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News > Mexico

'Neoliberalism Has Been a Calamity:' Mexico's AMLO Sworn In

  • President Andres Manuel Lopez Obrador was sworn in Saturday.

    President Andres Manuel Lopez Obrador was sworn in Saturday. | Photo: EFE

Published 1 December 2018

"Mexico will not stop thinking of Simon Bolivar and Jose Marti," Lopez Obrador said to stress the importance of Latin American integration.

After receiving the presidential sash in the Mexican Congress Saturday, Mexico’s President Andres Manuel Lopez Obrador (AMLO) addressed the nation, delivering a strong condemnation of neoliberal economic policy. He also announced he will overturn the controversial education reform, prosecute abuses of state power and ban fracking.

AMLO's Swearing-In: Will Mexico Overcome Neoliberalism?

During his address, AMLO criticized the accumulation of wealth that "has impoverished the people." "Neoliberalism has been a calamity. For example, the Energy reform that was meant to save us has only meant a fall in the production of oil and the increase in gasoline, diesel, and electricity prices." 

"Before neoliberalism, we produced and were self-sufficient in gas, diesel ... now we buy more than half. In this period the purchasing power of salaries has been slashed," AMLO said.

"Neoliberalism is corruption, It sounds strong, but privatization in Mexico has meant corruption," AMLO explained. The theft of the nation's wealth has become a modus operandi according to Mexico's president.

Our main goal is "to end corruption and impunity," AMLO said to a cheering audience. I do not endorse revenge, he said, stressing that he will focus on preventing future crimes instead of prosecuting former state officials. However, he did warn that abuses of power will be prosecuted to address cases like the forced disappearance of the 43 students of Ayotzinapa.  

He also promised that under his administration the president will never order the repression of the people, nor "will we cover up violations to human rights."

Another main element of our government will be the separation of political and economic power, AMLO stressed. "The state will stop facilitating the pillage."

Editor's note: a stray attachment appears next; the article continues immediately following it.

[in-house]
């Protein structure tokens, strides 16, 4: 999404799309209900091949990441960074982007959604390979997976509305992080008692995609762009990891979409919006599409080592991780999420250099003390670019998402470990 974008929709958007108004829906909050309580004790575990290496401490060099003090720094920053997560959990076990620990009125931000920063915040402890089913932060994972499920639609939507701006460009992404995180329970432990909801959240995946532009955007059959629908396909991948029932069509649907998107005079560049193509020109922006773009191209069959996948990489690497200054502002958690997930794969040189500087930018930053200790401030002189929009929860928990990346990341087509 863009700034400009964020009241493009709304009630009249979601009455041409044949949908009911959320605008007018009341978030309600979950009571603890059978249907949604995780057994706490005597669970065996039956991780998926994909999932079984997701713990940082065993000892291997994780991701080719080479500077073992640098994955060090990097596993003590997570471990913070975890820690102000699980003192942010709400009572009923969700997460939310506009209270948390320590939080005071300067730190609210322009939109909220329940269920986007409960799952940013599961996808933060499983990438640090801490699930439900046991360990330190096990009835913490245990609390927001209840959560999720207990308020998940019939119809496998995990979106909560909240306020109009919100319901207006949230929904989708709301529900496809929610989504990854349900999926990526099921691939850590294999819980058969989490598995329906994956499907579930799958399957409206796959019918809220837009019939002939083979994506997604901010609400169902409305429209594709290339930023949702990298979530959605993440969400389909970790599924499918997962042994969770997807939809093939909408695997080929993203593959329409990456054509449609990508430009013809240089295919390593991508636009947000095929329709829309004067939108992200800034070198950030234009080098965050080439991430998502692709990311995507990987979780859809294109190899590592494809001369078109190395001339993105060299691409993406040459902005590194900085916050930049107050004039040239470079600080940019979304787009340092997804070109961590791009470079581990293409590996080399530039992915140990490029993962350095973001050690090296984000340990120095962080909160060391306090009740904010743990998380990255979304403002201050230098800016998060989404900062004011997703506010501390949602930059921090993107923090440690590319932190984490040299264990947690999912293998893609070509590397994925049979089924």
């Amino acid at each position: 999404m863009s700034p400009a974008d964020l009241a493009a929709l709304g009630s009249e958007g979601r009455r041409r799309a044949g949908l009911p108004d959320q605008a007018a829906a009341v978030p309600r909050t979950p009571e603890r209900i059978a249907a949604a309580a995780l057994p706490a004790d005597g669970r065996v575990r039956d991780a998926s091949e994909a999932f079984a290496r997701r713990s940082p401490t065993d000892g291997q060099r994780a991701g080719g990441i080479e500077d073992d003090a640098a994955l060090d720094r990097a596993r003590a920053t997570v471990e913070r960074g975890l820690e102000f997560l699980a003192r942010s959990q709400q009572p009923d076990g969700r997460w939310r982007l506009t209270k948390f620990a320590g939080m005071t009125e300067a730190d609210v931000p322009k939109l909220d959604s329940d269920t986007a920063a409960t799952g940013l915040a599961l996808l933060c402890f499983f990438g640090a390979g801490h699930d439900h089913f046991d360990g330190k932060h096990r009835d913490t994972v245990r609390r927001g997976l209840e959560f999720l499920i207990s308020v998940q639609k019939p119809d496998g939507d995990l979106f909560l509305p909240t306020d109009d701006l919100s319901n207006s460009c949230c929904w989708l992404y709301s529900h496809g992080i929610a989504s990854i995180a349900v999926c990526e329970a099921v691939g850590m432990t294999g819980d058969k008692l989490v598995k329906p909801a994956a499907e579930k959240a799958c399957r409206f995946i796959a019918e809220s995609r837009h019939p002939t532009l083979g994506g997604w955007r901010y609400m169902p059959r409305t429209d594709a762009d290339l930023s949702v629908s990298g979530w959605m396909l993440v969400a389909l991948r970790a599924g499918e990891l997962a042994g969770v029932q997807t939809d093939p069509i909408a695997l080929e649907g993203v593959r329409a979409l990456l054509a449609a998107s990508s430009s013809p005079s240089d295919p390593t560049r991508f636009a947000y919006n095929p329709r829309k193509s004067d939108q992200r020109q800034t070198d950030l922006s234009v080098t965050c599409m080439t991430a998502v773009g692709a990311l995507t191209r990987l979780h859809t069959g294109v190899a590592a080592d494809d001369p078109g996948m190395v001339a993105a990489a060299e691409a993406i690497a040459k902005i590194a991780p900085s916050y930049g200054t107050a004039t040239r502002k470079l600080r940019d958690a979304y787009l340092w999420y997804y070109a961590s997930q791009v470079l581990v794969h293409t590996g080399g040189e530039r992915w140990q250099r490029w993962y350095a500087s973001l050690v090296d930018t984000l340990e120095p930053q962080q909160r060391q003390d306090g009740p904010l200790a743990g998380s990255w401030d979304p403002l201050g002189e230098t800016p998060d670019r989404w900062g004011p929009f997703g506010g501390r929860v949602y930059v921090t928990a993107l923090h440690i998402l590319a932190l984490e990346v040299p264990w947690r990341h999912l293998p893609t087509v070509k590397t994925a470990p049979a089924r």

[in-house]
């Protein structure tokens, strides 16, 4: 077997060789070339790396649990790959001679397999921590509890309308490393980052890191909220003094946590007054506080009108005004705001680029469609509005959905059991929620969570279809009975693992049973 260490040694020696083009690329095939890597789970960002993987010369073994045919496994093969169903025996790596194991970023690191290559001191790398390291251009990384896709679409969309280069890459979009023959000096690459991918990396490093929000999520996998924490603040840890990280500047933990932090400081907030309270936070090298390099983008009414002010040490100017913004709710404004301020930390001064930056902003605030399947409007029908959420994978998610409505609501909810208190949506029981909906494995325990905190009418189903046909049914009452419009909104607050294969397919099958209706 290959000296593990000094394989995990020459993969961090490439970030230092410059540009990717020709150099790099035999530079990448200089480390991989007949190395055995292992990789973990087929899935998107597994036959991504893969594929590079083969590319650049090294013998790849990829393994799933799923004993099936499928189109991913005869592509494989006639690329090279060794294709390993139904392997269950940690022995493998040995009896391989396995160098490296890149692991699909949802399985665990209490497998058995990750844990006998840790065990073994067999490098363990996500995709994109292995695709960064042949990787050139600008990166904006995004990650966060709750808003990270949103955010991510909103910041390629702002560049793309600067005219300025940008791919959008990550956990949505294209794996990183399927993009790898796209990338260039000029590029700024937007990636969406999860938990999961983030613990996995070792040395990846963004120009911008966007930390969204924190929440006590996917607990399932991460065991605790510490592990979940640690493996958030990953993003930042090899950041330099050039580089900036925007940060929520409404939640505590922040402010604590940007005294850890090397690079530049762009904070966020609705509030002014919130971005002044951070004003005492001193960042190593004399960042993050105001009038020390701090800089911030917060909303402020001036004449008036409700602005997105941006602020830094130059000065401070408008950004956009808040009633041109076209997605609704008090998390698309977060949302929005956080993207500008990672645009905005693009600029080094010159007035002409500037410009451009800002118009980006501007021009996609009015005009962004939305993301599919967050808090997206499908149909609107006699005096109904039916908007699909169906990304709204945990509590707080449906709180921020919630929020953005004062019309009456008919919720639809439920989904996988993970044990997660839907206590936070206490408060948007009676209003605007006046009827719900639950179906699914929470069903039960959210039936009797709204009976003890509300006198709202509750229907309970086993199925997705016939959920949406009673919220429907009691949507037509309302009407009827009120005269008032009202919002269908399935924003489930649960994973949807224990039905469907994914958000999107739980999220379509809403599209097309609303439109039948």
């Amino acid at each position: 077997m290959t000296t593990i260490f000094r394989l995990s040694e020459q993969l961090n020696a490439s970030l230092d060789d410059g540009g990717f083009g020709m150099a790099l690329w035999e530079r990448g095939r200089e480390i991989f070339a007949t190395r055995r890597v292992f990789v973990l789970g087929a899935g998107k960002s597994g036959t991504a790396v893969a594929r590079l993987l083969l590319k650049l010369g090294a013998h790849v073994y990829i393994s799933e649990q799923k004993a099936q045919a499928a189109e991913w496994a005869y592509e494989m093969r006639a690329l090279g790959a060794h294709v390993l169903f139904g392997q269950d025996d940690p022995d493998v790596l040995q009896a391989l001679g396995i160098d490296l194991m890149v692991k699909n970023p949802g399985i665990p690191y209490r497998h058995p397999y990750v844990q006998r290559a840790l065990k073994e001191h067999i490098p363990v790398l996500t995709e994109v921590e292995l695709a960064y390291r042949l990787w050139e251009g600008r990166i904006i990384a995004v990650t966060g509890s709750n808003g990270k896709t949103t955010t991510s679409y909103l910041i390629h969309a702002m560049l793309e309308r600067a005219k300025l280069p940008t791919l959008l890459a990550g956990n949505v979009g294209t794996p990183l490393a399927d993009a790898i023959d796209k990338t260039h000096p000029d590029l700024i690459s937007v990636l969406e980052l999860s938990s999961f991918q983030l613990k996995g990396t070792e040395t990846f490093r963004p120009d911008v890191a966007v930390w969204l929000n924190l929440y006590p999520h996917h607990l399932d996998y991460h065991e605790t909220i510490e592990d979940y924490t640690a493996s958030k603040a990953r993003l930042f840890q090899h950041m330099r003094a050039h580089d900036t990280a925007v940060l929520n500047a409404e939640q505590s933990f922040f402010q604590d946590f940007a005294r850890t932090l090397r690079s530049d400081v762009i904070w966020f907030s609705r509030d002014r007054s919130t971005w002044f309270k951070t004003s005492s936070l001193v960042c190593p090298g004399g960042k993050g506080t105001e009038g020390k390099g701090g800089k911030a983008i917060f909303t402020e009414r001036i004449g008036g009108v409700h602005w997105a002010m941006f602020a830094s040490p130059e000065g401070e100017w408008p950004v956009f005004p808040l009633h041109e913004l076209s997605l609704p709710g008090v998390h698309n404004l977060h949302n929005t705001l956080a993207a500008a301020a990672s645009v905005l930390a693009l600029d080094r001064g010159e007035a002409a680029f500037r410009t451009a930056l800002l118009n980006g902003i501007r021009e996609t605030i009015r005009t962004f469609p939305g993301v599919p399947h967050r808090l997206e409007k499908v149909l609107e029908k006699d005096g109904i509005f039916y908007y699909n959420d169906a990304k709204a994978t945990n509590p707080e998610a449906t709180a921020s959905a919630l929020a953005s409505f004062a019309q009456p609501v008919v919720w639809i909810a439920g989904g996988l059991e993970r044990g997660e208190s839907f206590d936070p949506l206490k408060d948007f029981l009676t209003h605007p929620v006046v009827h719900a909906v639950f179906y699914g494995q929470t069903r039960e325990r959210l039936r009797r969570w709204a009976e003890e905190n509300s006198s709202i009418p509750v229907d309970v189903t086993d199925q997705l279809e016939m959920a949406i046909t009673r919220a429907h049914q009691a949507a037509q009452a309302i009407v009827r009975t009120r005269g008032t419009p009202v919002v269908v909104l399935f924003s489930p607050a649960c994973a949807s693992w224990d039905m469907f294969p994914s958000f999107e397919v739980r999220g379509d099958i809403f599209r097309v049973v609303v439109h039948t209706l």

Mexico: AMLO's Swearing-In Ceremony and His Leftist Guest List 

"A Republican austerity and the fight against and corruption will free enough resources for development ...  we will not need to increase taxes, and that is a commitment. The price of gasoline will not increase beyond inflation," Lopez Obrador said. Throughout his campaign, AMLO proposed a 50 percent reduction in the salaries for legislators a well as the elimination of "unnecessary expenses" like private health insurance for government officials. 

"The salaries for those on top will be reduced because the salaries of those in the bottom will increase." 

He is certain that the construction of at least two refineries during his administration will enable a decrease in the prices for gasoline and diesel.

As AMLO traveled to Congress in his private car, a white Volkswagen Jetta, legislators made brief interventions.

Congressmen from the National Action Party (PAN) fanned fear that AMLO will "turn Mexico into Venezuela," an accusation regularly levied by right-wing politicians and pundits against progressive politicians.

Mario Delgado Carrillo, legislator of AMLO's National Regeneration Movement (Morena), also intervene ahead of AMLO's arrival.

This is more than the transference of power, “it’ s the end of a corrupt and unjust government and the inauguration of a government of the people for the people," Carrillo said. 

"Do not lie, do not steal, do not betray. We will not let you down," he concluded. 

After the ceremony in Congress, AMLO will head to the National Palace, where he will have a private lunch with over 50 foreign leaders, including Bolivian President Evo Morales, who arrived in Mexico City Thursday and Cuban President Miguel Diaz-Canel. 

Lopez Obrador won the presidential election in July with 53 percent of the vote.

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